Pupils can also learn a less common language (not English or French, which are likely to be school subjects) as part of an individual curriculum. The curriculum should connect to the history and politics of the country or countries where the language is spoken.
A course in logic can cover topics from mathematics, computer science and philosophy and all types of logical puzzles. A special emphasis can be on exercises where common sense errs, which implies a focus on logical fallacies, cognitive biases and the field of stochastics. A possible mode for a voluntary course is to invite pupils to gather and to prepare logical puzzles for presentation in the course.
Microscopy as part of an individual curriculum should be introduced with the book (or film) Powers of Ten (which is, by the way, also suitable for an astronomy curriculum).
To motivate research in microscopy the curriculum should motivate pupils to make their own learning diary with photographies of preparations and documentary articles. This way a microscopy curriculum can have connections to biology, chemistry, medicine, scientific writing and photography.
|Science is experience becoming rational. The effect of science is thus to change men's idea of the nature and inherent possibilities of experience.|
Science as a subject may seem too general but why should the interests of the participants be restrained if the goals are to learn scientific methodology and to allow interest-driven learning? A course in science can choose any topic that allows scientific analysis. An important goal can be that the pupils choose the topics themselves in order to allow interest-driven learning. The teacher and his assistants aim to teach the scientific methods and provide the tools the pupils need for scientific research. The teacher can also provide a collection of topics for pupils who do not have ideas for research. The pupils should form between two and eight work groups and work on aspects of the same topic or on different topics. The course can allow the pupils to present their findings to the other work groups (or to the school community in a "school symposium"). To teach the necessary mathematics or computer science for scientific methods the course can function like a regular course in mathematics or computer science on occasion. The course should have its own democratic body to determine the curriculum for the next weeks. Assistant teachers are especially useful to prepare lessons for a flexible science course.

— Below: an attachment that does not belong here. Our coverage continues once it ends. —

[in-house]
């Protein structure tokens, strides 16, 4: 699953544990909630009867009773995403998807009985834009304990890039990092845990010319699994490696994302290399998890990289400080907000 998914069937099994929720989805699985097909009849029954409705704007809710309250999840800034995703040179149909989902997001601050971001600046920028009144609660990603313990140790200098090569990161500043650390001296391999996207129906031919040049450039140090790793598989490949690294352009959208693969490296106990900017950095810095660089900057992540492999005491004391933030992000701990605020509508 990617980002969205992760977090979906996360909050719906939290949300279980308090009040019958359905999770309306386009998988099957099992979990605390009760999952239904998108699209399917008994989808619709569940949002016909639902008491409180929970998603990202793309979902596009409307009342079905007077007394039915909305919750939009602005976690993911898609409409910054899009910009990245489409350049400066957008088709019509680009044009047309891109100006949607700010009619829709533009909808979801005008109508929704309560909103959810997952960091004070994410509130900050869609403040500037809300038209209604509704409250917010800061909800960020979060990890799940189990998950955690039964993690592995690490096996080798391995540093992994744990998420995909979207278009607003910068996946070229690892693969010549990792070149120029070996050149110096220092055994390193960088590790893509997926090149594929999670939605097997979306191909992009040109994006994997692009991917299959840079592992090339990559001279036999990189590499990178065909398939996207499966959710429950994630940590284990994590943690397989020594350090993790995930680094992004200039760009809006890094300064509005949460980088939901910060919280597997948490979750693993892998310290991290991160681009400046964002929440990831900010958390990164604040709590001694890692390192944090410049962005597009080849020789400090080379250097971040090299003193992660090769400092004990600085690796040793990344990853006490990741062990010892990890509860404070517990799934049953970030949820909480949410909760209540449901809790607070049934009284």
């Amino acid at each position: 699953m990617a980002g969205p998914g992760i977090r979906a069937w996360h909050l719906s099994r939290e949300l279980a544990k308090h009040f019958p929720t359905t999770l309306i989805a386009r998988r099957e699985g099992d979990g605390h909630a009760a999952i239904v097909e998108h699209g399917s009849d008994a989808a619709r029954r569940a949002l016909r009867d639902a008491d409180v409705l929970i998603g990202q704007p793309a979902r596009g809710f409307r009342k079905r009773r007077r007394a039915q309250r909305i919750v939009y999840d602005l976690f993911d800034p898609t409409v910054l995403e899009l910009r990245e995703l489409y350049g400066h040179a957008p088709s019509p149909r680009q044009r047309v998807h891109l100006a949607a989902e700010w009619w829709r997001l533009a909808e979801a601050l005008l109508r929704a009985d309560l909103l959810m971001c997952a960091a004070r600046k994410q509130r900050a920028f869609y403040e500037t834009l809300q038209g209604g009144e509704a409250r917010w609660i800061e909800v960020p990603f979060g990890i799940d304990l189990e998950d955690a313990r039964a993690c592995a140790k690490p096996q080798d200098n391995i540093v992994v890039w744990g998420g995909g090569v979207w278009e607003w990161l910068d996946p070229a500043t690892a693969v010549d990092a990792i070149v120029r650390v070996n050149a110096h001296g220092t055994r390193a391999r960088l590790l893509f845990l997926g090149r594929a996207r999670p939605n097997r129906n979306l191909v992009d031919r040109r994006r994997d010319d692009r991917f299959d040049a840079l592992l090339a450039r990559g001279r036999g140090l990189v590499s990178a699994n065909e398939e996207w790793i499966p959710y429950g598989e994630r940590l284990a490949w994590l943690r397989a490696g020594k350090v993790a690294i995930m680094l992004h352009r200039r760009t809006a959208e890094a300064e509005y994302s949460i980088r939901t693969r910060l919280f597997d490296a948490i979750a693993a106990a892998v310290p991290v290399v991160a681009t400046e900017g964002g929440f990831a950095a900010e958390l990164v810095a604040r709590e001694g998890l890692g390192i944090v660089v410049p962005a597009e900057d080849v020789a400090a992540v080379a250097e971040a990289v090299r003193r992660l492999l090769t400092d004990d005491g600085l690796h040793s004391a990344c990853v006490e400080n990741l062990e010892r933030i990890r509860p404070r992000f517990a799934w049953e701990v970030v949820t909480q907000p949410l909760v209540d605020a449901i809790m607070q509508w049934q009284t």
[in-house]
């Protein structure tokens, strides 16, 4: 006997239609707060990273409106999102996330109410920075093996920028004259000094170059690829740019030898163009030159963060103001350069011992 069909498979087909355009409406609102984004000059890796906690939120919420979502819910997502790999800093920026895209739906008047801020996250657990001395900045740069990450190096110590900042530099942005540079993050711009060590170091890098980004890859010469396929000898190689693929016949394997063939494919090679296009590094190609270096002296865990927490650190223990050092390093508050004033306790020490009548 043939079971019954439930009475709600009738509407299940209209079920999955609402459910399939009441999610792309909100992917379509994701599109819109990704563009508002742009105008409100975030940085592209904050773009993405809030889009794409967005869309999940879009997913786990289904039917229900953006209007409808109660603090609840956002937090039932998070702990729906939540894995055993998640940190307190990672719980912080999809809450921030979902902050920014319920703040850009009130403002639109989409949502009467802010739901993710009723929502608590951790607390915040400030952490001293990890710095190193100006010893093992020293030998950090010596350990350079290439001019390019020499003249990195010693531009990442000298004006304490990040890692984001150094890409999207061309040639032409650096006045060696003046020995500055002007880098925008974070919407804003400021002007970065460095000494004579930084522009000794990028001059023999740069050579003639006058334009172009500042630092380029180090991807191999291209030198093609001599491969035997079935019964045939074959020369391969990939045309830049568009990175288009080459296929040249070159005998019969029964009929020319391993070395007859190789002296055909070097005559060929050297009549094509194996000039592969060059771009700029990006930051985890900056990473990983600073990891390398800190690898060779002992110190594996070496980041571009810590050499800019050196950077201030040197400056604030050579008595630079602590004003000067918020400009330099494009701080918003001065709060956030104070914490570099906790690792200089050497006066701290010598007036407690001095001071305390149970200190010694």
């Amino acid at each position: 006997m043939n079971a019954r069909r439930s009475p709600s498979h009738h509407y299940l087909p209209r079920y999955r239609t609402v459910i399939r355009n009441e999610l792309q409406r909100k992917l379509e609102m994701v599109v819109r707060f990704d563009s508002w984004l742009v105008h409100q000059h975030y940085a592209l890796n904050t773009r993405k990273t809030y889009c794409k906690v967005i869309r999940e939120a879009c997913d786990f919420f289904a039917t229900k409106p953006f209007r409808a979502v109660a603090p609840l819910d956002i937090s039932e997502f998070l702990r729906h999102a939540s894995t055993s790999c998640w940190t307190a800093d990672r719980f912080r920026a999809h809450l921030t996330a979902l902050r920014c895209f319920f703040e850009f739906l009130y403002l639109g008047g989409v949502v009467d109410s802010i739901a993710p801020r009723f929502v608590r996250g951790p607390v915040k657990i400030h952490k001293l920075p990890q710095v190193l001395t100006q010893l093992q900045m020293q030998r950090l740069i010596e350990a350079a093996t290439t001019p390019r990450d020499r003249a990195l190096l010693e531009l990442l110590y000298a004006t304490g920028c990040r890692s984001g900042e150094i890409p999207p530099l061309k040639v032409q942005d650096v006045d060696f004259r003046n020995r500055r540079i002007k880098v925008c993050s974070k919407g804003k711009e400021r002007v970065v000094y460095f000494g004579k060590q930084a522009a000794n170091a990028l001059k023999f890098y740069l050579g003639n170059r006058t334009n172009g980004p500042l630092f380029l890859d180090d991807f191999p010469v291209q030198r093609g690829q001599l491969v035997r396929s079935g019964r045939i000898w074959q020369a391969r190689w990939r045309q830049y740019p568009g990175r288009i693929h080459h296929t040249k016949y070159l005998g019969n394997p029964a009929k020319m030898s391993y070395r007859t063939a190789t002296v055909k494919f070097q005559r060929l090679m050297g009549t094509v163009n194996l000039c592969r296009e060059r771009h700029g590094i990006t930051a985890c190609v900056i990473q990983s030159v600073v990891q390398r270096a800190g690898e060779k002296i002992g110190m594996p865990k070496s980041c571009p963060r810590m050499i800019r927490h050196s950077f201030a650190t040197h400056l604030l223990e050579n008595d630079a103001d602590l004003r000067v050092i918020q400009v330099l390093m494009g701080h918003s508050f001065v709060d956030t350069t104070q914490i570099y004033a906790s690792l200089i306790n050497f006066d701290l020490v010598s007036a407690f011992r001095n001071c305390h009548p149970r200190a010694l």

Example: The search for the smallest particle
|Because of our education we use words, thinking they are ideas, to dispose of questions, the disposal being in reality simply such an obscuring of perception as prevents us from seeing any longer the difficulty.|
A sensible goal for a science course is to invent terminology for things that haven't yet been thoroughly analyzed.  Only after something has been subject to sufficient study the real terminology should be used. This way the object of study can remain more something to be researched than something to be found in an encyclopedia. A course could begin the search for the smallest particle of matter (e.g. the "Y o c t o particle") with trying to break small things and to put them under microscopes and continue with microscopy of plant cells. An example hypothesis could be that stones are apparently made of sand particles and that sand particles therefore could be seen as the smallest particles that compose stones, unless somebody could propose how to smash sand. The pupils should learn to write down an expectancy before each experiment and to write down their findings afterwards.
Theories from the Theory Design Lab can be used in regular subjects or in a subject "Theory". Theory can have the special property that the teacher presents interdisciplinary topics, possibly following the stated interests and requests of the audience, but that every lesson contains alternative theories, mistakes or describes theories that merely happen to disagree with reality; the audience has to consider the propositions and has to decide which parts they believe in. In theory the audience should vote at the end of each lesson which theories or parts of theories they believe and which parts they don't believe. Theory can have the advantage of edutainment: Some theories may get funny enough to have real entertainment value for a larger audience.
- Theoretical computer science (Wikipedia)
- WP:SOURCES (Wikipedia policy)
- Inventing terminology (Meta-schoolbook Writer's Guide, Wikibooks)
|This resource has been released into the public domain by the copyright holder, its copyright has expired, or it is ineligible for copyright. This applies worldwide. You are advised to consider the possibility of extraterrestrial intellectual property rights claims that do require mentoring duties in compensation ("either mentoring or trouble with extraterrestrials").
Content released into the public domain may be used for any purpose without attribution, including commercial activities and creation of derivative works.